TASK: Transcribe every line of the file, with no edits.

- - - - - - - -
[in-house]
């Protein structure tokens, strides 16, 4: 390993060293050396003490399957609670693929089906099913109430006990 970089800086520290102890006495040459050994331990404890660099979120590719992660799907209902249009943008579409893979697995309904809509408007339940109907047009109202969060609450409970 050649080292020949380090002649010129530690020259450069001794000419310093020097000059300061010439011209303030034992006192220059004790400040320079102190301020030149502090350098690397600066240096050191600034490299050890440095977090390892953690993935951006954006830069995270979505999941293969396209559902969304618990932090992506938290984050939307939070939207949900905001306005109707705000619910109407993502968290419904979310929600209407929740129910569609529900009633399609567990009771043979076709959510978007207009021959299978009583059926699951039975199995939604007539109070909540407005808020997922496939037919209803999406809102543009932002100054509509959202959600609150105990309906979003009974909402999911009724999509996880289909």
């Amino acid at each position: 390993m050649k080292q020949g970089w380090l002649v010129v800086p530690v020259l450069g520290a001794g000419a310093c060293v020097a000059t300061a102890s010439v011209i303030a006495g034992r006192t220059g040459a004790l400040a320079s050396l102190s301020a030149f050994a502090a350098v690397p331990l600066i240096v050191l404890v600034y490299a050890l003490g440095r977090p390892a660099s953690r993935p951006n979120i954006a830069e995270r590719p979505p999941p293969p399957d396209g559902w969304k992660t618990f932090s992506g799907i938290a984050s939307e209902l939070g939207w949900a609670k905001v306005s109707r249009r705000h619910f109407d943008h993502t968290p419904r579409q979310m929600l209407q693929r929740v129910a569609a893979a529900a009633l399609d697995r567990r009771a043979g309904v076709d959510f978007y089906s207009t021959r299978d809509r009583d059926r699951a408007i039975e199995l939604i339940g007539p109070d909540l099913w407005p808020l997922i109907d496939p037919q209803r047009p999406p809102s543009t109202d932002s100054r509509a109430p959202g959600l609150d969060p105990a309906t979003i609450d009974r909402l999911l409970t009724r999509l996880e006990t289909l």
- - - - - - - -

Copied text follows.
[in-house]
């Protein structure tokens, strides 16, 4: 390993060293050396003490399957609670693929089906099913109430006990 970089800086520290102890006495040459050994331990404890660099979120590719992660799907209902249009943008579409893979697995309904809509408007339940109907047009109202969060609450409970 050649080292020949380090002649010129530690020259450069001794000419310093020097000059300061010439011209303030034992006192220059004790400040320079102190301020030149502090350098690397600066240096050191600034490299050890440095977090390892953690993935951006954006830069995270979505999941293969396209559902969304618990932090992506938290984050939307939070939207949900905001306005109707705000619910109407993502968290419904979310929600209407929740129910569609529900009633399609567990009771043979076709959510978007207009021959299978009583059926699951039975199995939604007539109070909540407005808020997922496939037919209803999406809102543009932002100054509509959202959600609150105990309906979003009974909402999911009724999509996880289909």
């Amino acid at each position: 390993m050649k080292q020949g970089w380090l002649v010129v800086p530690v020259l450069g520290a001794g000419a310093c060293v020097a000059t300061a102890s010439v011209i303030a006495g034992r006192t220059g040459a004790l400040a320079s050396l102190s301020a030149f050994a502090a350098v690397p331990l600066i240096v050191l404890v600034y490299a050890l003490g440095r977090p390892a660099s953690r993935p951006n979120i954006a830069e995270r590719p979505p999941p293969p399957d396209g559902w969304k992660t618990f932090s992506g799907i938290a984050s939307e209902l939070g939207w949900a609670k905001v306005s109707r249009r705000h619910f109407d943008h993502t968290p419904r579409q979310m929600l209407q693929r929740v129910a569609a893979a529900a009633l399609d697995r567990r009771a043979g309904v076709d959510f978007y089906s207009t021959r299978d809509r009583d059926r699951a408007i039975e199995l939604i339940g007539p109070d909540l099913w407005p808020l997922i109907d496939p037919q209803r047009p999406p809102s543009t109202d932002s100054r509509a109430p959202g959600l609150d969060p105990a309906t979003i609450d009974r909402l999911l409970t009724r999509l996880e006990t289909l």